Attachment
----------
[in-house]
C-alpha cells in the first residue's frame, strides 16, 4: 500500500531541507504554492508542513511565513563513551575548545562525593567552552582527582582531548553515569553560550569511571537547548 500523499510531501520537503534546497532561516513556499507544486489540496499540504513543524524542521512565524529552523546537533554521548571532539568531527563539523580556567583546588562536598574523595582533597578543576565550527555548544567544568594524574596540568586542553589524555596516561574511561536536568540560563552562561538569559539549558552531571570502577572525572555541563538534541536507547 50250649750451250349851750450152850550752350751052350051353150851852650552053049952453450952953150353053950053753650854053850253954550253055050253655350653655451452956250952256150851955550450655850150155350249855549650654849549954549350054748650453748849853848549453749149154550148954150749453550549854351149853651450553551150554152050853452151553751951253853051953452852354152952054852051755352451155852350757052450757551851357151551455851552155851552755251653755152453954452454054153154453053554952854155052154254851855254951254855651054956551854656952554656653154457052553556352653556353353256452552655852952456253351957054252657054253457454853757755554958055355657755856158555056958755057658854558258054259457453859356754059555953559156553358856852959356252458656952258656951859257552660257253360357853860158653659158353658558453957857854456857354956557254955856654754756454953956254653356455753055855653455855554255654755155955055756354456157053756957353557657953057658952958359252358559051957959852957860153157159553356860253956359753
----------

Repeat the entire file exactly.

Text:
[in-house]
C-alpha cells in the first residue's frame, strides 16, 4: 500500500531541507504554492508542513511565513563513551575548545562525593567552552582527582582531548553515569553560550569511571537547548 500523499510531501520537503534546497532561516513556499507544486489540496499540504513543524524542521512565524529552523546537533554521548571532539568531527563539523580556567583546588562536598574523595582533597578543576565550527555548544567544568594524574596540568586542553589524555596516561574511561536536568540560563552562561538569559539549558552531571570502577572525572555541563538534541536507547 50250649750451250349851750450152850550752350751052350051353150851852650552053049952453450952953150353053950053753650854053850253954550253055050253655350653655451452956250952256150851955550450655850150155350249855549650654849549954549350054748650453748849853848549453749149154550148954150749453550549854351149853651450553551150554152050853452151553751951253853051953452852354152952054852051755352451155852350757052450757551851357151551455851552155851552755251653755152453954452454054153154453053554952854155052154254851855254951254855651054956551854656952554656653154457052553556352653556353353256452552655852952456253351957054252657054253457454853757755554958055355657755856158555056958755057658854558258054259457453859356754059555953559156553358856852959356252458656952258656951859257552660257253360357853860158653659158353658558453957857854456857354956557254955856654754756454953956254653356455753055855653455855554255654755155955055756354456157053756957353557657953057658952958359252358559051957959852957860153157159553356860253956359753